(Editor's note: The author sent this as an open letter to the senators of the 35th Legislature.)

If it quacks like a duck ... it's a duck.

On Saturday, Gov. Lou Leon Guerrero set up a series of "roadblocks" by executive order to control the movement of people around our island.

In her press conference, she made sure that everyone understands that she thinks she is complying with the letter of the law in calling them roadblocks: "It's a road closure. It's very important that we don't say 'checkpoint' because my legal authority is only roadblocks."

There is a difference between following the "letter of the law" and the "intent of the law."

The reality is that the governor is using a very small "fig leaf" of legal semantics to create a series of illegal checkpoints limiting the ability of a free people to exercise their freedom to travel. When you set up barriers to force people to drive through a conga line of uniformed personnel to be questioned on the purposes of their travel, and requested to present travel justification and/or documentation/placards, it's a checkpoint – and it's illegal.

By not holding public hearings on these bills that have the potential to dramatically affect the lives of residents, Speaker Tina Muña Barnes has confirmed the assumption feared by many people that this is a government of politicians, by politicians, for politicians. There's an old political axiom: "Power corrupts, and absolute power corrupts absolutely." When the proposed laws were announced, many people saw politicians following another old political axiom: "Never let a good crisis go to waste."

These proposed laws, absent public hearings and logical sunset clauses limiting power, fit both old political axioms to a T.

Without the proposed laws, the governor has already under her existing authority closed down nonessential businesses, dictated what products open businesses are allowed to sell, and directed the people to shelter at home and practice social distancing. Businesses and the people have complied, so there is no reason to give a government that has yet to earn back the trust broken by politicians, more power and more control over our lives.

Even without the proposed laws, most people on Guam are obeying the shelter-at-home recommendations. A lot of people on the roads are: (1) shopping for food or supplies, (larger numbers lately, as a result of the (Supplemental Nutrition Assistance Program) card benefits schedule based on the last digit of SSN); (2) critical essential personnel on their way to or from work; or: (3) people going to some open place to exercise or get outside of the four walls for a little while for their peace of mind. All of those are things the people are permitted to do within the current guidelines contained in the governor's own current executive orders.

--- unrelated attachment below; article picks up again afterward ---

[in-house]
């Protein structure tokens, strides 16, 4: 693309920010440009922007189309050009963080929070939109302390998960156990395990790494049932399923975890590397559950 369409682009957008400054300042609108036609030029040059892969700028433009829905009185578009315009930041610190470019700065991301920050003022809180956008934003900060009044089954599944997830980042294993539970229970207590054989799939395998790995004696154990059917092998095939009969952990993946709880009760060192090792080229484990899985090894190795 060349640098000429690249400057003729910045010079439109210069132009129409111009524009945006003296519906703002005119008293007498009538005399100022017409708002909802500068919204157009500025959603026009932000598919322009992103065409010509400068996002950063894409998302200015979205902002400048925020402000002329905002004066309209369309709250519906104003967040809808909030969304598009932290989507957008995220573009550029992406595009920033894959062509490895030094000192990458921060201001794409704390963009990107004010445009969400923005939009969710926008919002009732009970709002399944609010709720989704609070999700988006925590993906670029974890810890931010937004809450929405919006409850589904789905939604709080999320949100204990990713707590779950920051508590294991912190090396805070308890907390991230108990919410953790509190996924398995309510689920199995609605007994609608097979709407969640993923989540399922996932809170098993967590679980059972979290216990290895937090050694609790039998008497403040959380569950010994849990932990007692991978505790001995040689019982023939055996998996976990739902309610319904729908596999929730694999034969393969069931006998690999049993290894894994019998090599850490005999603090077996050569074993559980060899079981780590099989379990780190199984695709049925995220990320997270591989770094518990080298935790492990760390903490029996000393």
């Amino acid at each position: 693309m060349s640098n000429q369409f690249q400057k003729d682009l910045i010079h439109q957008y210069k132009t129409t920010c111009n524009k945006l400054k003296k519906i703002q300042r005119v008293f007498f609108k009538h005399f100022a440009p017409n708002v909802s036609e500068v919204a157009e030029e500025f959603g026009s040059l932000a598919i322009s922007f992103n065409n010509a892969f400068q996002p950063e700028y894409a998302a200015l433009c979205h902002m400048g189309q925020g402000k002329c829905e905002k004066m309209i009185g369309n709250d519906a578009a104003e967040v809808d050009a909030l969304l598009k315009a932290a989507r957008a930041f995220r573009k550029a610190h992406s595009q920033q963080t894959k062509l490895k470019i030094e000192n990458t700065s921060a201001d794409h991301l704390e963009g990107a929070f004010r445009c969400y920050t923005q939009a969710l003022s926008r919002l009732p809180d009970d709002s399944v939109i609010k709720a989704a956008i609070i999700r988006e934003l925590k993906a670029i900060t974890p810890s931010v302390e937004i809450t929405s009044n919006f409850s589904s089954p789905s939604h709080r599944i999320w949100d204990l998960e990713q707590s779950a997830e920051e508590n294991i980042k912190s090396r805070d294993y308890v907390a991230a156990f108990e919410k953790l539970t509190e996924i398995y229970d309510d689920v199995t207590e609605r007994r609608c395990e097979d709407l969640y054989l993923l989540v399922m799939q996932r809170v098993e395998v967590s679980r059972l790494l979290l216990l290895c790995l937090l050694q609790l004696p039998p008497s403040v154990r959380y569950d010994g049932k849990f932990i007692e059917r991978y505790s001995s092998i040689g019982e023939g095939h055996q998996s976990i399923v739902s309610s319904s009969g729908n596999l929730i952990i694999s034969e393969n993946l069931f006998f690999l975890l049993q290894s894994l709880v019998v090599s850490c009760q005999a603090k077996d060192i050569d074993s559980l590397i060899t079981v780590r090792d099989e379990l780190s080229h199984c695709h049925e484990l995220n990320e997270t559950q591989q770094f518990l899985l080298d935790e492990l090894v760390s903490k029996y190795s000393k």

Where the government has crossed the line is that, without passage of the laws granting temporary authority based on the current public health emergency, it has set up checkpoints manned by National Guard personnel, restricting travel and issuing travel documents/placards. All are actions that border on the first steps of establishing martial law, in direct opposition of the "consent of the governed" as enshrined in the Declaration of Independence.

Whether that is the intention of this body or not, without public hearings or the inclusion of sunset provisions in the laws you will in effect be granting extraordinary powers to the governor that will not end with the conclusion of this public health emergency. And those are the types of laws that absolutely needed a public hearing, considering the long-term potential adverse effects on disrupting the checks and balances between the governor and the governed.

We the people will be very carefully watching the votes on these measures.


Ken Leon-Guerrero is a member of Guam Citizens for Public Accountability.

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